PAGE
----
Tip 3: Make sure the car battery is safe and has good battery wires.   The battery needs to be secured at all times.  If a battery is jostling around it will be impaired and could short circuit.   This may ruin the battery and even damage your car whilst creating a security risk.   The same could happen if you have awful battery cables (or they are not connected properly).  So check your cables and make sure they have a secure connection also.

Protecting your vehicle battery from large changes in temperature will help optimize the battery’s lifespan.   To do this you can use a car battery insulating material.   Newer model cars already have these kits installed typically.  But if your car does not have one, you can easily set up one yourself.   Just make sure it matches your car’s battery compartment.  Generally the companies selling these battery insulation kits will have a form on their website where you can put in your car model and year, and it’ll tell you if your battery will fit their kit — such as here (top of page).   These protective battery sleeves are typically made from plastic or an acid resistant, thermal resistant material.   These car battery insulation kits will insulate your battery and guard it while still allowing proper ventilation.

Tip 5: Fully charge your car battery at least once a week (use a car battery charger or interchange batteries if you have to).   Your car battery drains even when the car is off.  This happens because current is drawn from the battery by car accessories (lights, radio, etc.) or even the automobile computers.   This is the reason why people come home from long vacations and locate their car battery dead.   But to avoid this, you can use either a car battery charger or a solar battery charger.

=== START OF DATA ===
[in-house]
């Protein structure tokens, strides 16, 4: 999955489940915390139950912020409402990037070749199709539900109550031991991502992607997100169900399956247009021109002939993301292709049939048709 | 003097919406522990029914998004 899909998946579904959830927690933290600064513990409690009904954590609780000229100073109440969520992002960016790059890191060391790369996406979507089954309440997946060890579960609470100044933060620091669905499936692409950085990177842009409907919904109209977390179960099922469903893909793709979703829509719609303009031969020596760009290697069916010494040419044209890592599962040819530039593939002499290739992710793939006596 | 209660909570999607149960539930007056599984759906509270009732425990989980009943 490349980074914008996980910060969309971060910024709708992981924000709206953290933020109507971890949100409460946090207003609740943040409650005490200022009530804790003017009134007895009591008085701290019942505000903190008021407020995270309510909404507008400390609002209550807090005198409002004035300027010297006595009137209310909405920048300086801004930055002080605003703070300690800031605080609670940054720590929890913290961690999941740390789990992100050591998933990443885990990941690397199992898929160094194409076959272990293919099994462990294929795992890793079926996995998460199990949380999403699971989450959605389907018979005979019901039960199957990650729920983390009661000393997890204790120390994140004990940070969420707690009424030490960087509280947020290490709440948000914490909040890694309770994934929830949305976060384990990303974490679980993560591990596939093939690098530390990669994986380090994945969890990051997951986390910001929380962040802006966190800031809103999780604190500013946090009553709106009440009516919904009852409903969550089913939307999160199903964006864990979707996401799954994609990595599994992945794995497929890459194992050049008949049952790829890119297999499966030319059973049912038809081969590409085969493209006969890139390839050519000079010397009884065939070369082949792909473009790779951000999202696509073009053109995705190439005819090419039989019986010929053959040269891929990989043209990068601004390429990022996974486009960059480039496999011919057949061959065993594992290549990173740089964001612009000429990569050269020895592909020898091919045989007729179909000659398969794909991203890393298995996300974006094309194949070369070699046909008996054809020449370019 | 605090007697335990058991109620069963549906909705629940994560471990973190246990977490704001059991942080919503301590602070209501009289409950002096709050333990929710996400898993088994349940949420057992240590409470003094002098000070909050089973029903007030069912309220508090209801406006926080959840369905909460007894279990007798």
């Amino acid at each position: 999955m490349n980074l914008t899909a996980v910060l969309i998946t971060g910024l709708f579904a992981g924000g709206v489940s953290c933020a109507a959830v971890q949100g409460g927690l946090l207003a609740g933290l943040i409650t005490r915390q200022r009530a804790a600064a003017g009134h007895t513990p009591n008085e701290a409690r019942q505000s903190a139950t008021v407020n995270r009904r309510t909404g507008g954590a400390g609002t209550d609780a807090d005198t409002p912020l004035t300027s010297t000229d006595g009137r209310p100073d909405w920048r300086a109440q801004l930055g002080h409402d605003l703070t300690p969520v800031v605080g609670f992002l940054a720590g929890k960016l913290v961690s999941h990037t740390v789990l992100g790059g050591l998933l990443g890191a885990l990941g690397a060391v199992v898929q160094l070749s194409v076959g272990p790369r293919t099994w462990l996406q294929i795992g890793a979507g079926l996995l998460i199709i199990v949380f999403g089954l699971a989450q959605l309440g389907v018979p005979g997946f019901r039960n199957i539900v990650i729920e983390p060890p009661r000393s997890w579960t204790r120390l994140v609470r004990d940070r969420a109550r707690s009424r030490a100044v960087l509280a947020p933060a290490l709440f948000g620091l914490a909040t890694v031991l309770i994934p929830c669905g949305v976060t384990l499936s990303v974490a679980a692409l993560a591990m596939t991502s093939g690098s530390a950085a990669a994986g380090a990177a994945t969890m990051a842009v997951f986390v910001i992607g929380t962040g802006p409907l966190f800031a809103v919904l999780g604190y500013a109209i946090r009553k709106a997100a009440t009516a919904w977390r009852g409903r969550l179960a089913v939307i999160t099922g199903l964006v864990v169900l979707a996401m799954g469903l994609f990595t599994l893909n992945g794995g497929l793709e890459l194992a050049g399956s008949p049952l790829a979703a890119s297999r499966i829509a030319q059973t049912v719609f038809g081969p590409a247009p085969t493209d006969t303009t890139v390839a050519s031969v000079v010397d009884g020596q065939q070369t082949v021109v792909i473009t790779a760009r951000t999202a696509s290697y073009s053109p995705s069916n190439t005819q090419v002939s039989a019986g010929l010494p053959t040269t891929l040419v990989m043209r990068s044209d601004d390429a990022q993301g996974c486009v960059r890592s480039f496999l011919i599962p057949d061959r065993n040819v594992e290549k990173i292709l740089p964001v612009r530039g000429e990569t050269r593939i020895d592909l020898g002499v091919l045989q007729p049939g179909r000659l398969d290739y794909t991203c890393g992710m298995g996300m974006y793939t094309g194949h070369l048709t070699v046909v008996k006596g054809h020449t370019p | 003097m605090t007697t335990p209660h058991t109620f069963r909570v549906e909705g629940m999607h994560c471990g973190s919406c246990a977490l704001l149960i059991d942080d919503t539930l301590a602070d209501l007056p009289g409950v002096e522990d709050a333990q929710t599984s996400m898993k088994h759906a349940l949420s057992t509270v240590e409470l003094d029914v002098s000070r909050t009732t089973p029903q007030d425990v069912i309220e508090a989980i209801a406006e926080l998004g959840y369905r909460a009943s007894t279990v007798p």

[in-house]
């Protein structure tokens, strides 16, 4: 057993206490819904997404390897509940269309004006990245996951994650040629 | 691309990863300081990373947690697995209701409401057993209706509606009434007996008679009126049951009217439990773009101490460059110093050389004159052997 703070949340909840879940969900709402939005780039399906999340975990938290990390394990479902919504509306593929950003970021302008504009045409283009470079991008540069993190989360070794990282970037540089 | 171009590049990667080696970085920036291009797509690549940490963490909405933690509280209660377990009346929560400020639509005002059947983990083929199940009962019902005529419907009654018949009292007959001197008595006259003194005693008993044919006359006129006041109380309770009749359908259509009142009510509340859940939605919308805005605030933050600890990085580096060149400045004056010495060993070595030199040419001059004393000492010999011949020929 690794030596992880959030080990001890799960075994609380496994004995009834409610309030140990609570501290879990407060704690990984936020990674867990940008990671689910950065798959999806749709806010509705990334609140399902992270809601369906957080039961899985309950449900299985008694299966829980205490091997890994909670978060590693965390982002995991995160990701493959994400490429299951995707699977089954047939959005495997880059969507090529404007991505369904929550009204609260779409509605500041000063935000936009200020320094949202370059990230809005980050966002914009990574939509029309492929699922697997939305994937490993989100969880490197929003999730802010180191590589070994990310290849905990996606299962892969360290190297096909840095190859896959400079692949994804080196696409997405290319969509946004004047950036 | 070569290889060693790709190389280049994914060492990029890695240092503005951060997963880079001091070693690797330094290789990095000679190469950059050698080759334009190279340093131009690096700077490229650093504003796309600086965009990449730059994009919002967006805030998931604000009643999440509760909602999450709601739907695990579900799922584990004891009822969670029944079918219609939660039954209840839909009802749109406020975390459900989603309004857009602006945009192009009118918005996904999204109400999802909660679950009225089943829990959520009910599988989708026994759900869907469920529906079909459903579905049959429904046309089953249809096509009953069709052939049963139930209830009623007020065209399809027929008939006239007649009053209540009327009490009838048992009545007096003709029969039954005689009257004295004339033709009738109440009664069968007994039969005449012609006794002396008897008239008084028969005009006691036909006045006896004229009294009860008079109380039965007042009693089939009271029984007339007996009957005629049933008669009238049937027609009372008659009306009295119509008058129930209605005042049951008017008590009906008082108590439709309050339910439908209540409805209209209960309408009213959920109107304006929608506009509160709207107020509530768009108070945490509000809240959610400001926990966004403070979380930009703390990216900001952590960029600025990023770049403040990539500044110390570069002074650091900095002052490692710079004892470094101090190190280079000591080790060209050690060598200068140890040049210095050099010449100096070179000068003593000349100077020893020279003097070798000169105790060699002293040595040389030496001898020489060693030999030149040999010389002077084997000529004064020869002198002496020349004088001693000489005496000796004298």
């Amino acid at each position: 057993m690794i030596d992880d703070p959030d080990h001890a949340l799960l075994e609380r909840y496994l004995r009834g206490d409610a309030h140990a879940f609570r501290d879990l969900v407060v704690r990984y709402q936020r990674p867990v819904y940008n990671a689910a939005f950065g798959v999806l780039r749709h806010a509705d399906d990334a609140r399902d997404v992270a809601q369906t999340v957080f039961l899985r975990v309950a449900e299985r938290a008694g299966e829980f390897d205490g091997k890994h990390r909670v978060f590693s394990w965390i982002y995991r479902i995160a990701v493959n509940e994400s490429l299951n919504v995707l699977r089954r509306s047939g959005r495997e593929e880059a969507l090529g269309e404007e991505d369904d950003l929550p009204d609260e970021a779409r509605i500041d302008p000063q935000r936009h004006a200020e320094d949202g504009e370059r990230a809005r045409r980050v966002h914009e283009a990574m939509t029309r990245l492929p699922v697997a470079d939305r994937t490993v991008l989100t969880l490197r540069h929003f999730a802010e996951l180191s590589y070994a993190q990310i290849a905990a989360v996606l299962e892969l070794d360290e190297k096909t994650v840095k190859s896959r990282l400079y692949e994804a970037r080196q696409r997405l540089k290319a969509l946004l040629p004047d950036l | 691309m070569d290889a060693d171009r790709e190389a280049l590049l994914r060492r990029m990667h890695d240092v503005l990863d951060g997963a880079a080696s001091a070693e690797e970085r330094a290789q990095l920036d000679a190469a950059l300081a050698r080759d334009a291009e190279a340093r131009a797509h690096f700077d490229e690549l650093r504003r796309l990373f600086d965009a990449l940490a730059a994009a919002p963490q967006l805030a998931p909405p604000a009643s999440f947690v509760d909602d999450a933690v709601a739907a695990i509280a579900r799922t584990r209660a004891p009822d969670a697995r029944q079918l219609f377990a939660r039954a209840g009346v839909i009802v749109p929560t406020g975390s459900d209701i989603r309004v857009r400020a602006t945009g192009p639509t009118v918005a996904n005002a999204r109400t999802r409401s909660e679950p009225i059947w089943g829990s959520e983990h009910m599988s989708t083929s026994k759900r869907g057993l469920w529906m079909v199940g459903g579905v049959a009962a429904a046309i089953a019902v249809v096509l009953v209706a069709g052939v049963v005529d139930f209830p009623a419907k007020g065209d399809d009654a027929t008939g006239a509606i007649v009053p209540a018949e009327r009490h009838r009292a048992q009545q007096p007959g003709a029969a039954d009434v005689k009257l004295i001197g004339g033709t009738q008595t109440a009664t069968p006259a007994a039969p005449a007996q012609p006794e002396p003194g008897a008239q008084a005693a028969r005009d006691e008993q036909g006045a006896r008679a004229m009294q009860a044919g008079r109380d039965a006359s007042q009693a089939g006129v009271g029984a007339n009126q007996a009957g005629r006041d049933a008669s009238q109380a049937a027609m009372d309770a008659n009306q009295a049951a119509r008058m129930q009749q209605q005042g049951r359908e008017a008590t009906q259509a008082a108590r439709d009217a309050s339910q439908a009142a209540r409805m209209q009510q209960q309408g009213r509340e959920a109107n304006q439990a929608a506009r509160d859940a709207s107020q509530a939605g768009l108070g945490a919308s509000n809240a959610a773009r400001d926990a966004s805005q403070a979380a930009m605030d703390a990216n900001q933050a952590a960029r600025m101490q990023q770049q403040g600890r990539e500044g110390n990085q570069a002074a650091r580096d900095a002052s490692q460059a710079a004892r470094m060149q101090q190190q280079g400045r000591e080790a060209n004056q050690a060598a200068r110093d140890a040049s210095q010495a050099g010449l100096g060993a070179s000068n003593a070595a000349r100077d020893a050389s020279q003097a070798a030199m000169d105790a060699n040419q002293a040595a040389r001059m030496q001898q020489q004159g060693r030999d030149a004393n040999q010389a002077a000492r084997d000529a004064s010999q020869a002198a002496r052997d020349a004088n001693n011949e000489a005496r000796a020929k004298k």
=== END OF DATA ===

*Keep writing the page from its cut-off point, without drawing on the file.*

Car battery chargers (regular or solar) will keep the optimum charge level of your car battery when the car is not being used.   They do it by providing enough electricity for the car accessories and car computer, so that they do not continuously draw current from the car battery when the car is off.   They’re also helpful if you go on plenty of short car trips (like to work and back each day) and never give your battery a opportunity to fully recharge.  Repeatedly doing this can dramatically shorten your battery’s life — unless you use a car battery charger or interchange batteries, leaving you at home to fully charge.   The main thing to remember with this suggestion is…make sure you fully charge your car battery at least once a week since it’ll greatly increase the life span of your battery.  Do this with a charger, interchanging batteries…or just going on a car ride long enough to recharge the battery.

Tip 6: Assess your car battery’s water level.   Most car batteries indicate if there is a need for water.   So check the vehicle battery water level indicator regularly and if water is required, refill the battery with distilled water (and that’s important, ONLY use distilled water to refill your vehicle battery).

Lead-acid batteries release hydrogen and oxygen gases when they’re overcharged.   This causes two problems:

  1. It can be explosive.

Tip 8: Assess your car’s alternator.   If you’re doing everything we have recommended in this guide but your automobile batteries are dying early, you will want to look at your vehicle’s alternator (or get a mechanic to check it).